>> every once in a while, you go to someplace new whereo one has been before, and you see something that is so d kferent that yw it's new right away. it's like, "what is this thing? this is so new, i can't believe it, i'm going to go home now and describe this thing before anyone else finds out about it. >> i grew up loving animals and nature despite growing up in queens, new york. and i went as a kid to the bronx zoo and the american museum of natural history and looked up at dinosaurs and blue whales and i never looked down. i just wanted to study biology. in the bigger schemetrying to understand who's related to i om on this planet. one of the things love to study are freshwater fishes.
one cave fish is in australia,e and the other in madagascar, which is actually a thing i discovered. that their last connection migether wasn't through sw across the pacific ocean which, where they would not be able to survive instead they wst together when those continents where together almost 100 miion years ago. the tools that we have available to us are everything from the d.n.a. of thorganism, to the bodies of the organisms. we can study entire genomes now, and so we caunderstand things at levels that weren't possible in the past. the things that i've learned about geological history is just how interconnected this planet is. i've learned, you know, going to the persiagulf, which is only about 20,000 years old, that this area can tell me about why it rains so much in the himalayas during monsoon season. or why the connection between north and south america, which is only three million years d, has led to climate change that's changed the dimensions of this planet and the currents,
metimes what i'm doing is putting together a puzzle, but i don't have that little box that tells me what the puzzleill be. and so each little piece is a different species on the planett and thr problem is many of those species that i need to fill in the puzzle have gone extinct. my name is prosanta chakrabarty and this is my "brief spectacular" take on life on earth. >> woodruff: you can find more episodes of our "brief but spectacular" series on ourit we www.pbs.org/newshour/briefsh on the nr's website right now, a viralalocial media nge involving a photo editing app has raised fresh questions about dataity. read why experts are saying the ncerns are not overblown that and more is at www.pbs.org/newshour. and that's the newshour for night. i'm judy woodruff. join us online and again here tomorrow evening wh mark shields and david brooks. for all of us at the pbs newshour, thk you and see you soon.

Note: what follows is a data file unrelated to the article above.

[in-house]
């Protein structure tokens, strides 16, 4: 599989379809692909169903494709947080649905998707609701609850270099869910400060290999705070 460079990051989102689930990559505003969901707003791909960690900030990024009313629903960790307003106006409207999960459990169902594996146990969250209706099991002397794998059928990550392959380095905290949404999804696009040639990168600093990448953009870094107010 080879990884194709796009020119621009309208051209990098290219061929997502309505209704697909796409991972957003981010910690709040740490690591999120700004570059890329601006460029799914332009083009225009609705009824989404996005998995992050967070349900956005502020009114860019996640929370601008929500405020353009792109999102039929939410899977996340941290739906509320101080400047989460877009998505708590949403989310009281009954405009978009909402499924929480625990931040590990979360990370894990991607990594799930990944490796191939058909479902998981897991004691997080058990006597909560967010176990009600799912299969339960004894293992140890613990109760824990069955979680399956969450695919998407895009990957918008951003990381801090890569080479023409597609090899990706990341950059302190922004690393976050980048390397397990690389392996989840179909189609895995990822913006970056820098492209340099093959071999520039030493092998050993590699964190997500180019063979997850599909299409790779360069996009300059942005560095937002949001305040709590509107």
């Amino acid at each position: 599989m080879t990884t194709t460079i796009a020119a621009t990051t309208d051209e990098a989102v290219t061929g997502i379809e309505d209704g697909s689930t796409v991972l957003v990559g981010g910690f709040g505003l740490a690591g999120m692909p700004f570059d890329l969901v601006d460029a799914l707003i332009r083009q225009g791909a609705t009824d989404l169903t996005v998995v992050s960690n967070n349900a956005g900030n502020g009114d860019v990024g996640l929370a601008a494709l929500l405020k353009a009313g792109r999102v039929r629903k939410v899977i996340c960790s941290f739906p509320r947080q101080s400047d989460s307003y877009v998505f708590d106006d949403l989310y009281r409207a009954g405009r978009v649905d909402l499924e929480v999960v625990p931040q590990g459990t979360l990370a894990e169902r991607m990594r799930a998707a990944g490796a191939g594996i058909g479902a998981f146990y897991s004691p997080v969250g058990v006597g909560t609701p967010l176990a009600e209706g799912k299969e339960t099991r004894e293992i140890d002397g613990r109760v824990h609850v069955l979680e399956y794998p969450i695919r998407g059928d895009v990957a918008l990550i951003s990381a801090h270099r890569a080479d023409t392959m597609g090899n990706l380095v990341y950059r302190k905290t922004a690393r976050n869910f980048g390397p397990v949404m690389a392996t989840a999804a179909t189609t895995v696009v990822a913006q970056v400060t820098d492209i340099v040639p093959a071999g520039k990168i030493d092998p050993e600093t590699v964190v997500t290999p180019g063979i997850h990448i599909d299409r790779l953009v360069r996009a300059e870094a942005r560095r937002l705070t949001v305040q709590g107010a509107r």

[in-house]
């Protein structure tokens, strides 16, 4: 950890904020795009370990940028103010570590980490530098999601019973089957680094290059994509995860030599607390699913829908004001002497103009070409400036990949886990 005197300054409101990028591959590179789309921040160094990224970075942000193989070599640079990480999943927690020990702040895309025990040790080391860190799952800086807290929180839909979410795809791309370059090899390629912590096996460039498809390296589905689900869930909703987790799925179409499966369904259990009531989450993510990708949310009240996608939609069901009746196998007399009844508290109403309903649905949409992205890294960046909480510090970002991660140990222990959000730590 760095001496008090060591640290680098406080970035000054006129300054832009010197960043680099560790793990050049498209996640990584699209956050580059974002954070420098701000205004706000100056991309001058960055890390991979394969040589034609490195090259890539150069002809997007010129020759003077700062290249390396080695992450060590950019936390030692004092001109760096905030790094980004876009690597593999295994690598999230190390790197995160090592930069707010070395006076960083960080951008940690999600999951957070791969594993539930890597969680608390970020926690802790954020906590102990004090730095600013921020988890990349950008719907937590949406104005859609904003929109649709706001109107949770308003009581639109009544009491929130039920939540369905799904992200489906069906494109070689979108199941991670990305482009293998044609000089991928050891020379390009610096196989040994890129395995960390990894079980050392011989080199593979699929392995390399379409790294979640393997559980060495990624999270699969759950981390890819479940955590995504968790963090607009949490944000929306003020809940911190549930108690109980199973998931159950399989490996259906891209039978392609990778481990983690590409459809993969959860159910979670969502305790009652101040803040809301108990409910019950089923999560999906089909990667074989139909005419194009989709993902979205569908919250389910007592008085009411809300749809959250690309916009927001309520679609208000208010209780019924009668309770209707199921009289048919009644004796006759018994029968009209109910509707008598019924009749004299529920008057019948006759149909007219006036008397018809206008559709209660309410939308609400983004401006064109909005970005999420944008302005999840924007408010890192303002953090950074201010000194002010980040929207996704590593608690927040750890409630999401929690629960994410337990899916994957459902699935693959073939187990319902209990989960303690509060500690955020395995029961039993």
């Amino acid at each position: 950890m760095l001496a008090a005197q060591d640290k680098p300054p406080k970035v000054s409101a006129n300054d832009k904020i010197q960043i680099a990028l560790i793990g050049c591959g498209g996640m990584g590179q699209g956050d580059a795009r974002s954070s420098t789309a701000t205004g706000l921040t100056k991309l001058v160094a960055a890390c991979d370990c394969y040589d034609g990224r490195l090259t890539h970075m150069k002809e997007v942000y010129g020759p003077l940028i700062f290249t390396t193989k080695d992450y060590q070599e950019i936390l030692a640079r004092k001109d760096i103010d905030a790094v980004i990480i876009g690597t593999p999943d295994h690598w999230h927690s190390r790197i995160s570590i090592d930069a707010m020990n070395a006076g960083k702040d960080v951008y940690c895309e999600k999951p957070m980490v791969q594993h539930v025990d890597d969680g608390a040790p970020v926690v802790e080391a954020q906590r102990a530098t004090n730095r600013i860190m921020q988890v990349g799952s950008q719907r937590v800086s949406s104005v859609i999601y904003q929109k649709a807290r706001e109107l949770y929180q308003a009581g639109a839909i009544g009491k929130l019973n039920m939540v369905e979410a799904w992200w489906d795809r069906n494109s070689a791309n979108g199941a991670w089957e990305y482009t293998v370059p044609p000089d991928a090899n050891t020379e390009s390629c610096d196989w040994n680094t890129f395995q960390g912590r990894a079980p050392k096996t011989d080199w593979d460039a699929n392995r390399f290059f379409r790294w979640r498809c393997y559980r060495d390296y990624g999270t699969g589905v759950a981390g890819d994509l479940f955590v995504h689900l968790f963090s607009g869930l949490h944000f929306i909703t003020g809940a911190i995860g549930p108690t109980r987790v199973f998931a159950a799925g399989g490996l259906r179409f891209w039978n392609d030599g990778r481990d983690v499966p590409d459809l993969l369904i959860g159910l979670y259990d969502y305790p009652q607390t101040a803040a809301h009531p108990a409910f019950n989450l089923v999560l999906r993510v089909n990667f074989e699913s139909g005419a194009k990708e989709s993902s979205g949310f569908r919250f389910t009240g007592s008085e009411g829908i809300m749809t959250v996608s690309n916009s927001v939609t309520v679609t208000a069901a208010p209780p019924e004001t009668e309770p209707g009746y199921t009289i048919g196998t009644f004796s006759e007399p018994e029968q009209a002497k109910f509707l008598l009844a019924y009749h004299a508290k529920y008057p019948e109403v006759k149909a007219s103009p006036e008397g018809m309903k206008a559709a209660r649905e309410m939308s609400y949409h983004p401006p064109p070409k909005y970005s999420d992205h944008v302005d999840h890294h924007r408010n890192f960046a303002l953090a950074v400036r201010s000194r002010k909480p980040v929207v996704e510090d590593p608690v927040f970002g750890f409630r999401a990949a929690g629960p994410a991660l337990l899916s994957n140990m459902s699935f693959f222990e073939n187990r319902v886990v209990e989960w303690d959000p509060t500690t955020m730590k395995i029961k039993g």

>> major funding for the pbs newshour has been provided by: >> babbel. a language learning app that a language program that teaches spanish, french, italian, german, and more. babbel's ten to 15 minute lessons are available as an app, or online. more information on babbel.com. >> consumer cellular. >> financial services firm raymond james. >> and with the ongoing support of these institutions >> this program was made possible by the corporation for public broadcasting. and by contributions to your pbs station from viewers like you. thank you. captioning sponsored by